The Declining Trend of DLC: Analyzing the Current Gaming Industry
In the recent past, the video gaming industry has experienced a significant shift, especially when it comes to Downloadable Content (DLC). A case in point is The Legend of Zelda: Tears of the Kingdom and Cyberpunk 2077, which are both major games that either aren't getting DLC or are receiving less compared to their predecessors. This trend signifies a possible conclusion of the era where video games were substantially supported with DLC.
The Shift in the Gaming Environment
To grasp the reasons behind the industry’s shift in the approach to DLC, it's essential to consider games like Cyberpunk 2077 and The Witcher 3. The Witcher 3, which launched in May 2015, had both of its expansions, Hearts of Stone and Blood and Wine, released by the end of May 2016. In contrast, Cyberpunk 2077, which launched in December 2020, is set to receive its first expansion, Phantom Liberty, in September 2023, nearly three years after its initial release.
The Effect of Lengthened Development Cycles
The lengthened development cycles in video games, as indicated by Cyberpunk 2077, are affecting the industry. Take The Last of Us Part 2 as an example; the game received no DLC, unlike its predecessor, which received the exceptional Left Behind expansion. Naughty Dog, the game's developer, instead decided to transform the multiplayer mode planned for the game into its standalone release. However, three years since TLOU2's release, the multiplayer game is yet to be released, indicating the challenges of prolonged development cycles.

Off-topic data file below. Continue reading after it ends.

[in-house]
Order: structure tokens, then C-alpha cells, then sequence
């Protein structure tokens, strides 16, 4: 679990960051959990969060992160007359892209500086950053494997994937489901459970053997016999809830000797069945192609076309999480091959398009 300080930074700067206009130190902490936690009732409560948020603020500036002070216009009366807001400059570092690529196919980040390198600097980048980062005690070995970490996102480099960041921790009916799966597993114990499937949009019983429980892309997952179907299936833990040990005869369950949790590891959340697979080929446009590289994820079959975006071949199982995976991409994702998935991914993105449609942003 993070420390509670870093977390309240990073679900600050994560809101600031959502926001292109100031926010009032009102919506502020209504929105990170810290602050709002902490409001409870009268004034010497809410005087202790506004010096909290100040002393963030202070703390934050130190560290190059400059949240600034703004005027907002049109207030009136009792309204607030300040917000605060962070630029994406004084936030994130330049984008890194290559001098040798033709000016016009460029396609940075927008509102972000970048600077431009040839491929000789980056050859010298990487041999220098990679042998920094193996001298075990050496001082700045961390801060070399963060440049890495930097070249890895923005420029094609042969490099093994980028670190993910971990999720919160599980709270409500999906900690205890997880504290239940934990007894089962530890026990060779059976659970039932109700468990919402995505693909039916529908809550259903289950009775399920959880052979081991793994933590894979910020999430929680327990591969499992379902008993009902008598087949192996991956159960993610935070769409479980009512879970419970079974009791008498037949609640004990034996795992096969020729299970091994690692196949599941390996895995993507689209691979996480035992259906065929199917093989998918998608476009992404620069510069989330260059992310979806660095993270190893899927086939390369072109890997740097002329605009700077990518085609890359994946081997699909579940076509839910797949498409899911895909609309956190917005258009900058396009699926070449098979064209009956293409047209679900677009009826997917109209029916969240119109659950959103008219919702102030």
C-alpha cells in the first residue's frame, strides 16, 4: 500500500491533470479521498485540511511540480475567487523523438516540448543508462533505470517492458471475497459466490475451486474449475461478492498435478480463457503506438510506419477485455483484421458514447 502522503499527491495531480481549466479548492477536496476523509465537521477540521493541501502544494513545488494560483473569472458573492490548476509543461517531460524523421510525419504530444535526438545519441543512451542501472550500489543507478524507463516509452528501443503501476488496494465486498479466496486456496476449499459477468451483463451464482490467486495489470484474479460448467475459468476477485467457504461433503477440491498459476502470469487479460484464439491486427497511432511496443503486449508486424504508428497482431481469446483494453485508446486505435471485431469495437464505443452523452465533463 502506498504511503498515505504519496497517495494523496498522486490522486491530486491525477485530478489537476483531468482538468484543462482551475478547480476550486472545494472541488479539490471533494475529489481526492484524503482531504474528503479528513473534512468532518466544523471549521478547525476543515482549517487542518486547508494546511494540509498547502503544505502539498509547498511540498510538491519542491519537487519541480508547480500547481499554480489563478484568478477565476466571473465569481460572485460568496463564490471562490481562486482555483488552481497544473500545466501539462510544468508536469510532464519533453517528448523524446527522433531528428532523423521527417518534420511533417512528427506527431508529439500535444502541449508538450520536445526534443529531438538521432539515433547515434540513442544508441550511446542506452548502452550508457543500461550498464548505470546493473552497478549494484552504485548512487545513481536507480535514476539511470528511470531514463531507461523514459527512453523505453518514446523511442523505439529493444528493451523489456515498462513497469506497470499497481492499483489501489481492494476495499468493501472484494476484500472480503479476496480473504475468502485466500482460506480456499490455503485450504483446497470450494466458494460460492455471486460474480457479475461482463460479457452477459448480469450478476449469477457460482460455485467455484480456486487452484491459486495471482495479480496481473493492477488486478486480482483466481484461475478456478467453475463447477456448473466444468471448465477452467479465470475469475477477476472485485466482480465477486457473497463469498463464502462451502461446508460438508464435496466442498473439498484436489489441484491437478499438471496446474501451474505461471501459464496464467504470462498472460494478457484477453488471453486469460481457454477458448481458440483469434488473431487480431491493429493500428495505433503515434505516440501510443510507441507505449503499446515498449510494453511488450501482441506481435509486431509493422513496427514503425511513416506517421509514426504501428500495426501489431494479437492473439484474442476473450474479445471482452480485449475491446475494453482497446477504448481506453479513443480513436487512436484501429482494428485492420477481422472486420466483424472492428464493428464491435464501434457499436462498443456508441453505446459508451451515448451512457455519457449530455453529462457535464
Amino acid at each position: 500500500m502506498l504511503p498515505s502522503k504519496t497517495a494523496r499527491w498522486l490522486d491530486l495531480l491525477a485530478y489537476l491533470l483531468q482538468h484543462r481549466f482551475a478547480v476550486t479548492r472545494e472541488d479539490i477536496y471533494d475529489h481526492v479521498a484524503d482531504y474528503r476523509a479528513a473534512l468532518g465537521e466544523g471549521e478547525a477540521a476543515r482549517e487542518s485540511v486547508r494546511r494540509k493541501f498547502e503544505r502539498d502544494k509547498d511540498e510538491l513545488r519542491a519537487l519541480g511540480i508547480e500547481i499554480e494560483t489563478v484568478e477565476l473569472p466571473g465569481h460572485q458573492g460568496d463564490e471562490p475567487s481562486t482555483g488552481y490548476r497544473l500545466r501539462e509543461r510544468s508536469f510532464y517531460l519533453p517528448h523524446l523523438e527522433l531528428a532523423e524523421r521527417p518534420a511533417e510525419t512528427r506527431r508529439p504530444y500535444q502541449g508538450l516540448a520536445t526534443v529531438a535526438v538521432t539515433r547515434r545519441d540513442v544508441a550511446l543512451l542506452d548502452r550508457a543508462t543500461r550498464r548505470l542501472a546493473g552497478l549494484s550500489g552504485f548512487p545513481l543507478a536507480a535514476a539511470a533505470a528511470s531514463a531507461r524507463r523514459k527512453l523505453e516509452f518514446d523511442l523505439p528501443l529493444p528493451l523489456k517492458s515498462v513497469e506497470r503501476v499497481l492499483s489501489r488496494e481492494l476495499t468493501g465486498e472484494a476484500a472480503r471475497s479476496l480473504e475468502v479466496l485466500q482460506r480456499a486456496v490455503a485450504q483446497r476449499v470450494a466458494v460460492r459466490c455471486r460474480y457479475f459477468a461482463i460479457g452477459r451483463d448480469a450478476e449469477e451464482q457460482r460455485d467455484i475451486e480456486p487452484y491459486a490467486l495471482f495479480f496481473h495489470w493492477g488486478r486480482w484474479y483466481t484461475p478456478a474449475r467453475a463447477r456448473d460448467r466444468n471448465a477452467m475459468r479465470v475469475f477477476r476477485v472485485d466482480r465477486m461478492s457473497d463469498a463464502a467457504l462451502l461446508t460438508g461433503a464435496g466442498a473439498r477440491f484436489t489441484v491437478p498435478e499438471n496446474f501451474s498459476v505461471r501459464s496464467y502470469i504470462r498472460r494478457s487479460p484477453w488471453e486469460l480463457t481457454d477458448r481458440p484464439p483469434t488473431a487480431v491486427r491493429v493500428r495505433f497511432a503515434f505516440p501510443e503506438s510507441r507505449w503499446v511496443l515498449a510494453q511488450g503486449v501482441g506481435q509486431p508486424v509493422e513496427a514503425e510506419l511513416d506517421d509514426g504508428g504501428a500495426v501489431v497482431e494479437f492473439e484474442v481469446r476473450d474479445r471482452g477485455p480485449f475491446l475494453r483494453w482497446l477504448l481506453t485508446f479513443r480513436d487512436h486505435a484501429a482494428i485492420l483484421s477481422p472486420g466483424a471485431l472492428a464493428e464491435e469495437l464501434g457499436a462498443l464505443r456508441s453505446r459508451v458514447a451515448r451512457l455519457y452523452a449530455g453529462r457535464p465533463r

The Impact of High Production Time
The current gaming era has seen games take significantly longer to develop. This is highlighted by Naughty Dog's Uncharted: The Lost Legacy and the Assassin’s Creed series, among others. The time and resources required to create a piece of DLC often aren't worth the investment, especially considering that single-player expansions typically don't sell as much.
The Future of DLC
The declining trend of DLC in the gaming industry is disheartening, especially considering that developers often express that they discover how to make a game towards its completion. DLC has historically offered developers an opportunity to showcase the skills they acquire during the game development process. The diminishing emphasis on DLC may lead to the loss of such opportunities. The gaming industry, players and developers alike, ought to navigate this shift with an eye on the future and the potential benefits DLC has provided in the past.